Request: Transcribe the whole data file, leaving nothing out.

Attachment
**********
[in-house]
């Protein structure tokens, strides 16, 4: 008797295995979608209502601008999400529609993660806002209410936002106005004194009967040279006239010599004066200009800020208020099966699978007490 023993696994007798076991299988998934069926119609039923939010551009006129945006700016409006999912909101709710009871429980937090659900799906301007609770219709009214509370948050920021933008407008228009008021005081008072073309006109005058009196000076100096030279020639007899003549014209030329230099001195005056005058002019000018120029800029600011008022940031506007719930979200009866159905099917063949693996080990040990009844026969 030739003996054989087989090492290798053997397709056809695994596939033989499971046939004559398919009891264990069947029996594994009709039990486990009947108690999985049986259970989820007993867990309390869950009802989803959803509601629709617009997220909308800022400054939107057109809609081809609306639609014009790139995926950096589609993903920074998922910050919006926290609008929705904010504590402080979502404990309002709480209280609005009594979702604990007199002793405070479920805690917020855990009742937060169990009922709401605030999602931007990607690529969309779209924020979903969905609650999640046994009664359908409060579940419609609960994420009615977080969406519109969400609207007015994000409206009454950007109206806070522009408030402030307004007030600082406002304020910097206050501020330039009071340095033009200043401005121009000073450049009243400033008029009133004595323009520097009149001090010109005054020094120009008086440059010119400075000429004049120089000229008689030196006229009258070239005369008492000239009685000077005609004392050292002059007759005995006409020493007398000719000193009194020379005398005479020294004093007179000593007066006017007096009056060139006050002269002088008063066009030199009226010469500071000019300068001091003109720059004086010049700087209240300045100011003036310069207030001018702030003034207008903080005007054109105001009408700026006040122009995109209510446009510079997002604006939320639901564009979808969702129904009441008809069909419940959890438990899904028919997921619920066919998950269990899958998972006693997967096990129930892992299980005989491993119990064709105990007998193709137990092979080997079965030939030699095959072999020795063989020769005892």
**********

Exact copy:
[in-house]
């Protein structure tokens, strides 16, 4: 008797295995979608209502601008999400529609993660806002209410936002106005004194009967040279006239010599004066200009800020208020099966699978007490 023993696994007798076991299988998934069926119609039923939010551009006129945006700016409006999912909101709710009871429980937090659900799906301007609770219709009214509370948050920021933008407008228009008021005081008072073309006109005058009196000076100096030279020639007899003549014209030329230099001195005056005058002019000018120029800029600011008022940031506007719930979200009866159905099917063949693996080990040990009844026969 030739003996054989087989090492290798053997397709056809695994596939033989499971046939004559398919009891264990069947029996594994009709039990486990009947108690999985049986259970989820007993867990309390869950009802989803959803509601629709617009997220909308800022400054939107057109809609081809609306639609014009790139995926950096589609993903920074998922910050919006926290609008929705904010504590402080979502404990309002709480209280609005009594979702604990007199002793405070479920805690917020855990009742937060169990009922709401605030999602931007990607690529969309779209924020979903969905609650999640046994009664359908409060579940419609609960994420009615977080969406519109969400609207007015994000409206009454950007109206806070522009408030402030307004007030600082406002304020910097206050501020330039009071340095033009200043401005121009000073450049009243400033008029009133004595323009520097009149001090010109005054020094120009008086440059010119400075000429004049120089000229008689030196006229009258070239005369008492000239009685000077005609004392050292002059007759005995006409020493007398000719000193009194020379005398005479020294004093007179000593007066006017007096009056060139006050002269002088008063066009030199009226010469500071000019300068001091003109720059004086010049700087209240300045100011003036310069207030001018702030003034207008903080005007054109105001009408700026006040122009995109209510446009510079997002604006939320639901564009979808969702129904009441008809069909419940959890438990899904028919997921619920066919998950269990899958998972006693997967096990129930892992299980005989491993119990064709105990007998193709137990092979080997079965030939030699095959072999020795063989020769005892």